Sunday, August 2, 2009

Fresh Versus Bottled Water

Reading the local Gazette, I see that Colorado leads in fitness, yet our fitness seems to be physical, not mental. In some ways, we Coloradans are as clogged as a sluggish bowel.

If you’ve traveled to other places in the world, maybe you’ve tried their water. In Mexico, it tastes like tequila; in Germany, beer; in France, wine; in Scotland, scotch; in Iraq, trouble.

No matter where I’ve visited, I have never had water as good as it is in Colorado Springs. NestlĂ© must agree. They want to buy Chafee County Colorado’s water and bottle it under the Arrowhead label.

Bottled water. Why don’t people think before they do things?

Pour good, fresh water into an outgassing petroleum container and take a swig. Not quite the same, is it? It’s awful, empty, and tastes like (gasp) plastic. With the world’s thirst for oil and plastic, though, bottled water slides past gums like petrol through an Expedition.

After drinking the contaminated serving or two, many still throw bottles in the trash! Makes me want to slap someone. Hard.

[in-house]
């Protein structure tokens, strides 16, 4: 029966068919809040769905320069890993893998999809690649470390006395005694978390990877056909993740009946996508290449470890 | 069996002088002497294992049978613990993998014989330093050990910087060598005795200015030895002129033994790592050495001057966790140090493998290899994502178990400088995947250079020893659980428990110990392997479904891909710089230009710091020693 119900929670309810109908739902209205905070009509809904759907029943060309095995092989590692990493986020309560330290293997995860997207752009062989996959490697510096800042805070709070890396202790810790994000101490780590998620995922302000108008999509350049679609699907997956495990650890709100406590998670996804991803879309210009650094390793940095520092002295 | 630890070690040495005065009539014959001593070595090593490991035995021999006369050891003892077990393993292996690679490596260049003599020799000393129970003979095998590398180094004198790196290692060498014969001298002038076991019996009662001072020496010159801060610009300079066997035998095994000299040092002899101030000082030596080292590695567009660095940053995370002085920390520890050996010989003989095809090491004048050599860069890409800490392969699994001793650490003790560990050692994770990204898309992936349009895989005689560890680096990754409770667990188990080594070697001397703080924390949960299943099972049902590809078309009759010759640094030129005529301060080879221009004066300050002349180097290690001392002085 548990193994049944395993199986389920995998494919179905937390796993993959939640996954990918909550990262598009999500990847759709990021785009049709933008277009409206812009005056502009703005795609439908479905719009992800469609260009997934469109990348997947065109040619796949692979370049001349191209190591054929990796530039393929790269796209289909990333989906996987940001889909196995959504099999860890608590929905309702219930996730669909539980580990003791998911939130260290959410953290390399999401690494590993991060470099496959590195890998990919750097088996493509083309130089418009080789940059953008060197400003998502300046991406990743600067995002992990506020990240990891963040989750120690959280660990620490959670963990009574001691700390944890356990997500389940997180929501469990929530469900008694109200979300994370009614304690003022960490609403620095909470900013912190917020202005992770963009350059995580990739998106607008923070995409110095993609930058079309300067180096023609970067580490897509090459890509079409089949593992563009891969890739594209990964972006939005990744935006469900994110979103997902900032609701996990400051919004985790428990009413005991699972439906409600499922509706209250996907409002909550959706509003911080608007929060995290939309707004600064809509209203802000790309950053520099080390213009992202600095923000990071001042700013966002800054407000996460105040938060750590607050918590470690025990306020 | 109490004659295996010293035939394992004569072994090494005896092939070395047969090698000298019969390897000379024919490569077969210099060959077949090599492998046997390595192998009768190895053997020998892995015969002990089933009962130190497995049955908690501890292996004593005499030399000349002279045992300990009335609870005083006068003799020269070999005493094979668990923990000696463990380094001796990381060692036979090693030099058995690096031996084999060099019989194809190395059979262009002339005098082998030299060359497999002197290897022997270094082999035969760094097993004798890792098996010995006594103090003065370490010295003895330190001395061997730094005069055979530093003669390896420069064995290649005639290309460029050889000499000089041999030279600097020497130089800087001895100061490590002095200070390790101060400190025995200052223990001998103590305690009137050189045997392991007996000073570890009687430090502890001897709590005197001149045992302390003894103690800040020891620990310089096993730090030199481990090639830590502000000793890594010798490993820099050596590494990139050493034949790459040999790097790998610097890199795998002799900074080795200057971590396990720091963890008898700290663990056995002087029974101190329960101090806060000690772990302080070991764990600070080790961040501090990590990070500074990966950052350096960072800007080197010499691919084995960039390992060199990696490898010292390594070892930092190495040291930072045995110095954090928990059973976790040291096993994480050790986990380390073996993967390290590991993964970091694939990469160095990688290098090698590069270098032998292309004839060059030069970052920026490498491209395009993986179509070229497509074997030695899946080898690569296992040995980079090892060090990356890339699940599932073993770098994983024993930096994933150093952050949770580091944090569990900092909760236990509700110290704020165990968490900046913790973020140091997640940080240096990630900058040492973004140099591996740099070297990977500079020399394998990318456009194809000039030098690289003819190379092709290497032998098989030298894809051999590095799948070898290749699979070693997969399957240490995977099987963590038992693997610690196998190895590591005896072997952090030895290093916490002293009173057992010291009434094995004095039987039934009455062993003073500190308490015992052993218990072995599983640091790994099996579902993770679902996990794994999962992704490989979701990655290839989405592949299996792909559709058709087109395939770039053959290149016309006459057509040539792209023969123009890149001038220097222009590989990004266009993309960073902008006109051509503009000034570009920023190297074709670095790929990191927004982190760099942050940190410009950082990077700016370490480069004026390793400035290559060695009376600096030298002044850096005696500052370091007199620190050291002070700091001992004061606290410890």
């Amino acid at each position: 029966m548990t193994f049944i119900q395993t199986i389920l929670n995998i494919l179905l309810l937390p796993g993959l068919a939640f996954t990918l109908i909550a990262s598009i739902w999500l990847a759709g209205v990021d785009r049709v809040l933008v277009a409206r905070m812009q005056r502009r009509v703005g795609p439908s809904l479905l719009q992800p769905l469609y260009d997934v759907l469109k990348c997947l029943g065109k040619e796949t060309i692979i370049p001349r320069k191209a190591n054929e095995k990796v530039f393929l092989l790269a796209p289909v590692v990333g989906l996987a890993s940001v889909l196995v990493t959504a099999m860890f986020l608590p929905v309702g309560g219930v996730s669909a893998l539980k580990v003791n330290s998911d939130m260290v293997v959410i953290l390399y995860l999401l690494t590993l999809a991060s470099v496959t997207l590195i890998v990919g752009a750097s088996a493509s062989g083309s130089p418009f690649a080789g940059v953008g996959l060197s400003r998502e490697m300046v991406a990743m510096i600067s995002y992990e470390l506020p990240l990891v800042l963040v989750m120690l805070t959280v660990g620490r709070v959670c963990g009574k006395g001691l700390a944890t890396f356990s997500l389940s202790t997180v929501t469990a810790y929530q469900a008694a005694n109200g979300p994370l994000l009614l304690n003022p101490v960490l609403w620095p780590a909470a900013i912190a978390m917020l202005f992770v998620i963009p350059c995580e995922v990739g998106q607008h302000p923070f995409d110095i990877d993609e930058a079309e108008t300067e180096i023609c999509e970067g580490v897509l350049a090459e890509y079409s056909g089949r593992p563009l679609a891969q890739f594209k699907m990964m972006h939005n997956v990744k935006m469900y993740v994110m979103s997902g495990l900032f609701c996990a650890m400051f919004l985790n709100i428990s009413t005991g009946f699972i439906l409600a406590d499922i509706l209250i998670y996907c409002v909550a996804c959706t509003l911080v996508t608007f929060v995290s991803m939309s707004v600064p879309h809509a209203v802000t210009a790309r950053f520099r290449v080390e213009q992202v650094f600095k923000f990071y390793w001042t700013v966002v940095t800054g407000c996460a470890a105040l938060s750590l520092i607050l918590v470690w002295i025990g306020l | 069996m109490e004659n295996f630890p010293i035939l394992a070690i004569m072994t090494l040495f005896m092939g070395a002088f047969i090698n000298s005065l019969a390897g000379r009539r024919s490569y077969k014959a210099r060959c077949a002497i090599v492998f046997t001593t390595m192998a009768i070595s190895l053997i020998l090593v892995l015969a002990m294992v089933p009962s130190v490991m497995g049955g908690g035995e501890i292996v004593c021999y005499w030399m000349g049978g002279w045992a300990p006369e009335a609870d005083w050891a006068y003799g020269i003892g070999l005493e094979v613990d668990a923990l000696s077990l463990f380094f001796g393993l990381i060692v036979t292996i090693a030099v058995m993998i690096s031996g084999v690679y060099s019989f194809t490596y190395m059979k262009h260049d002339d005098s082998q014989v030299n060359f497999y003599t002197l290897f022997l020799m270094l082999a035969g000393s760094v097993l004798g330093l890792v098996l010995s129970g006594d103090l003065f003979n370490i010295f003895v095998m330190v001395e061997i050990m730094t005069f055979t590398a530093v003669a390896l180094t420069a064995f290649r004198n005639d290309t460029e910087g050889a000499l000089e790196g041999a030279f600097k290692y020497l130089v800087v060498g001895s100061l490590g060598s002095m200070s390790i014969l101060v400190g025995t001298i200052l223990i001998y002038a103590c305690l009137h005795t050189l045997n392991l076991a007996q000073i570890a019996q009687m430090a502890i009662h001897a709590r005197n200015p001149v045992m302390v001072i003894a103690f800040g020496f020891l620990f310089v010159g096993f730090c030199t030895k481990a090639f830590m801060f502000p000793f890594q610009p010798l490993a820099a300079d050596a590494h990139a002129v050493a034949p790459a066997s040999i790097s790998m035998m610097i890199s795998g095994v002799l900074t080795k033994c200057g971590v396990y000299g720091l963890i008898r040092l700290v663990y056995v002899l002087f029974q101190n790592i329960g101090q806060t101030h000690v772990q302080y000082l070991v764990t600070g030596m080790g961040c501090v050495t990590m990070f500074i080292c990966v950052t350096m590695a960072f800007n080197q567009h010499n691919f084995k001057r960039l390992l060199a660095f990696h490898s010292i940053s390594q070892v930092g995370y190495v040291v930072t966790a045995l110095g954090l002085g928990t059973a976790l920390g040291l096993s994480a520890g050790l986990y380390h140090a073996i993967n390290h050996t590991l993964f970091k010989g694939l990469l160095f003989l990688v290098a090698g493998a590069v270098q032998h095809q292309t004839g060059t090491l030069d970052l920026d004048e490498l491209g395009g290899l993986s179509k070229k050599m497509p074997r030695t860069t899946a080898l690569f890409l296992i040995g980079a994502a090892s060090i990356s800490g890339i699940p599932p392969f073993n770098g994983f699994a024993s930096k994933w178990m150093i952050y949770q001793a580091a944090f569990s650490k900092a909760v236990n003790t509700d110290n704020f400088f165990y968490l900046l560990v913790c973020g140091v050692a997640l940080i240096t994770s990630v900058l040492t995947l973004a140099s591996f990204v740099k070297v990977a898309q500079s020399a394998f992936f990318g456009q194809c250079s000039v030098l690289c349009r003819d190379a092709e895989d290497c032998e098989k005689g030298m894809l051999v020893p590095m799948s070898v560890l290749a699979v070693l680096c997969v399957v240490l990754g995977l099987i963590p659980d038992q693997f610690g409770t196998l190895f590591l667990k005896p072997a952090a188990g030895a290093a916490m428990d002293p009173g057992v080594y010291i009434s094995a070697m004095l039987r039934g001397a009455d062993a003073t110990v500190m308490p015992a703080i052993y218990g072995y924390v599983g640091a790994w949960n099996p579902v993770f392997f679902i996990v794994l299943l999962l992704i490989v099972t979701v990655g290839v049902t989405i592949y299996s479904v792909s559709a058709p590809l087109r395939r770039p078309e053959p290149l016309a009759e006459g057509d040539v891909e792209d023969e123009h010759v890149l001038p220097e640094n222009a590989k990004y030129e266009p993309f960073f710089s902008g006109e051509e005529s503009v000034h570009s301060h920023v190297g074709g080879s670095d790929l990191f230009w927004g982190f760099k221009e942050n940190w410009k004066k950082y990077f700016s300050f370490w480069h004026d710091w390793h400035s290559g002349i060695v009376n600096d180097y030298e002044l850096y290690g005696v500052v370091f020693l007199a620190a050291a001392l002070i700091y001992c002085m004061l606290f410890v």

According to the Gazette, the national average for recycling waste is 28.5 percent. Coloradans recycle only 12.5 percent of our waste. Laziness.

In general, American water is safe to drink from the tap. We’re running into leeching problems in the eastern states where the infrastructure is old, but we typically try to keep water flowing as purely as possible. That’s what our tax dollars are for. And when we run out of tax money, we just print more.

The recession has been such a blessing. People are finally buying less, so there will be less excess crap to fill.

People are opting for birth control, rather than bringing another person into the world who would need space, food, water, and all the ancillary junk humans accumulate. Sometimes people act like bowerbirds adorning their nests with colorful shells and feathers that will be discarded after the children have flown away.

Whatever happened to common sense?

I hope that bottled water is banned, unless there is honestly a reason to drink from a plastic bottle.

But I can’t imagine beer or wine mixed with the taste of plastic.

copyright © 2009 by Auntie Eartha. All rights reserved.

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2 comments:

  1. I hate to burst your bubble, but beer and wine are already sold in plastic bottles.

    I'm not a fan of the plastic bottle either. Maybe recycling would be more prevalent if Colorado passed a "bottle bill" that put a deposit on all bottles - plastic or glass.

    ReplyDelete
  2. Wow! Didn't know that. When will you be bringing some by?

    ReplyDelete

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